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July 27, 2016

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AB InBev raises bid for SABMiller

ANHEUSER-BUSCH InBev raised its US$100 billion-plus bid for rival brewer SABMiller yesterday after a slide in the value of the pound following the Brexit vote made the offer less attractive for many investors, threatening to derail the deal.

SABMiller said its chairman talked with his counterpart at AB InBev on Friday about the offer in the light of exchange rate volatility and market movements, although they did not discuss the new terms.

The world’s largest brewer will now offer 45 pounds a share for its nearest rival, up from the 44 pounds announced in October last year.

It also tweaked the terms of an alternative share-and-cash structure designed for SABMiller’s two largest shareholders, raising the cash element by 88 pence a share.

The offer values SABMiller at around 79 billion pounds (US$103.6 billion). In November, when the original bid was officially launched, it was worth around 70 billion pounds, or US$106 billion based on exchange rates at the time. That original bid had since dropped to about US$100 billion.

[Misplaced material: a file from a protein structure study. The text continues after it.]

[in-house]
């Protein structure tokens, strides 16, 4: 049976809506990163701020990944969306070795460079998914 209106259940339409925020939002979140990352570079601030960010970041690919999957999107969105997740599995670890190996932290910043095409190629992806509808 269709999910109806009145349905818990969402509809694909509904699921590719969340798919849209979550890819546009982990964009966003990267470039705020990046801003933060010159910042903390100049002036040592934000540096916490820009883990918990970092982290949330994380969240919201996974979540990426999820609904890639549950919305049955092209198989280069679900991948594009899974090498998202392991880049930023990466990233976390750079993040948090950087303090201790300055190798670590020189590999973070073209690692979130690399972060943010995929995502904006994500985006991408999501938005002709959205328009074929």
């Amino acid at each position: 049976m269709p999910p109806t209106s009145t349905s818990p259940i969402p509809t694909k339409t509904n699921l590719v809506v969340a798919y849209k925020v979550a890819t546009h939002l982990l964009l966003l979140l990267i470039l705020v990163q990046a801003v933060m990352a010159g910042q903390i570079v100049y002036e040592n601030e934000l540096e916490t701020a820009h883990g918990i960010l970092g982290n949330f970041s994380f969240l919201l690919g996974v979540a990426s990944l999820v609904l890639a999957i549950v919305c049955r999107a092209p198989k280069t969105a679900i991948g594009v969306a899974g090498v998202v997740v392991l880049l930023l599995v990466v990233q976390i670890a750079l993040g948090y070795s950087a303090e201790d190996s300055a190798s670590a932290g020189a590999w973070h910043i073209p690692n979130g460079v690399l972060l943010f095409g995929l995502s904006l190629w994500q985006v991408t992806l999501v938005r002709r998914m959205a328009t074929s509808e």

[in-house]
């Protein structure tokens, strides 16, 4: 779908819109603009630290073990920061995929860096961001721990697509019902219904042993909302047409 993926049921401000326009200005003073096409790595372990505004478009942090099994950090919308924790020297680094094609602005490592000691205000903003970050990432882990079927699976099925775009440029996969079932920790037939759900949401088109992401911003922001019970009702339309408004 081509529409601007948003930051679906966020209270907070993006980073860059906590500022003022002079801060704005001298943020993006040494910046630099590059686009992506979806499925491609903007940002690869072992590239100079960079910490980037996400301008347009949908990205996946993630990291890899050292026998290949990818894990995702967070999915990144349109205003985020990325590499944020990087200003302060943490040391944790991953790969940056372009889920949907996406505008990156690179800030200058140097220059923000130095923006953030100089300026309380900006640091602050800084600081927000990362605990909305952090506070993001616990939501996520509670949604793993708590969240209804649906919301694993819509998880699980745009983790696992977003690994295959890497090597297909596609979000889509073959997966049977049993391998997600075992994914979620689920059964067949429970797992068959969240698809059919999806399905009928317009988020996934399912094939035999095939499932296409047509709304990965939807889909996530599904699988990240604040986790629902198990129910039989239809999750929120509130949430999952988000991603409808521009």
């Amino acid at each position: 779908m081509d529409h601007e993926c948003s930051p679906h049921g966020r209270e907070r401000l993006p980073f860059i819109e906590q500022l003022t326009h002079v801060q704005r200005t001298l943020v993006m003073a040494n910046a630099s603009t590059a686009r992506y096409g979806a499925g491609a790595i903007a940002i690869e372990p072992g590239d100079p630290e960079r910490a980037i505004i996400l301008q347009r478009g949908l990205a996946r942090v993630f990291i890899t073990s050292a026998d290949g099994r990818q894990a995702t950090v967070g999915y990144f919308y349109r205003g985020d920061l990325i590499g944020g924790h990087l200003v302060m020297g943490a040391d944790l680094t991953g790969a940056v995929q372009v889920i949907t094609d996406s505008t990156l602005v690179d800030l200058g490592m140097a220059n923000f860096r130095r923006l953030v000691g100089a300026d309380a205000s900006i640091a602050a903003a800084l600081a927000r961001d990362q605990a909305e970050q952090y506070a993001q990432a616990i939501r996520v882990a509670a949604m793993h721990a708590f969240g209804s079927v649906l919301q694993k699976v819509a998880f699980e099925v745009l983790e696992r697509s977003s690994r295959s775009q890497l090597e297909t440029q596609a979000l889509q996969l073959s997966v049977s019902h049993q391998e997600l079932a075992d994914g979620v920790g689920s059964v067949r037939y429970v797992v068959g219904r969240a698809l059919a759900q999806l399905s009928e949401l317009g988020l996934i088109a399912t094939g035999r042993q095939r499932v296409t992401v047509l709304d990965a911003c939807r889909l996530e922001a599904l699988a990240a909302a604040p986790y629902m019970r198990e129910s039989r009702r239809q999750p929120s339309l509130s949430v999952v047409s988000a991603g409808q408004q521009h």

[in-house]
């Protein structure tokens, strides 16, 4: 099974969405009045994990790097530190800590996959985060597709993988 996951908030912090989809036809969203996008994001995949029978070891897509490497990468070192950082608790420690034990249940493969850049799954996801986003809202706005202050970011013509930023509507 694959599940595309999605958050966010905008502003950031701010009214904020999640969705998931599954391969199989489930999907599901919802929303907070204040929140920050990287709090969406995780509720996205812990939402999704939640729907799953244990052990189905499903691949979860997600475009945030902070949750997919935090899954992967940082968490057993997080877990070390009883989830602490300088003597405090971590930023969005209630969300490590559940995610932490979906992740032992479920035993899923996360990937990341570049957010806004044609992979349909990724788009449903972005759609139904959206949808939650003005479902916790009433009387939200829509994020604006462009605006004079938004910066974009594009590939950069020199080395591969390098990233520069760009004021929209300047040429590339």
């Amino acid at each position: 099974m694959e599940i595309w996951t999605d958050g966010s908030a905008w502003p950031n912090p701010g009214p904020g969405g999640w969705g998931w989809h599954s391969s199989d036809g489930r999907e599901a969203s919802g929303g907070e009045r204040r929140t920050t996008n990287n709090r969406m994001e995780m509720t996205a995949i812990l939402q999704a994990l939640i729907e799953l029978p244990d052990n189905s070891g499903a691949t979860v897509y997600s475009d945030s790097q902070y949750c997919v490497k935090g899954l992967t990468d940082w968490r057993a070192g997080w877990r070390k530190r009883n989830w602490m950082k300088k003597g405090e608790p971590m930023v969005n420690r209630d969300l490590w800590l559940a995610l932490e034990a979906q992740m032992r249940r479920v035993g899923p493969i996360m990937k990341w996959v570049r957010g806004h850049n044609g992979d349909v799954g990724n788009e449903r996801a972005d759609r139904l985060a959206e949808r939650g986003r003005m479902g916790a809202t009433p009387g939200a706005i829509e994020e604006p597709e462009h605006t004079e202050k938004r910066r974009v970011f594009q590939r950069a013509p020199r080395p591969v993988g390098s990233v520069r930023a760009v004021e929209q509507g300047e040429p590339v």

Aberdeen Asset Management, with a 1.17 percent SABMiller stake according to Thomson Reuters data, said the revised offer was still unacceptable, but analysts suggested the deal was now likely to go through.

SABMiller, which provisionally agreed the deal struck in October, said it had taken on Centerview Partners as a new financial advisor and would consult with Centerview and with shareholders before formally mulling the revised offer.

The takeover is still awaiting regulatory approval in China. SABMiller shareholders would expect to vote on it after that.

AB InBev, which has hedged to cover the pounds initially required, said the revised terms were final. Under British law, this means the price is set. AB InBev could only change it by dropping the offer and waiting six months to make another.

Liberum analyst Alicia Forry said she believed the revised bid was likely to be successful by throwing a “small bone” to activist investors and shutting the door to further increases.

“The main thing from AB InBev’s perspective is they don’t want this to drag and if they engaged (activists) it would,” Forry said.

Bernstein Research brewing analyst Trevor Stirling said SABMiller’s shares would fall to 41.50 pounds if AB InBev’s bid failed.


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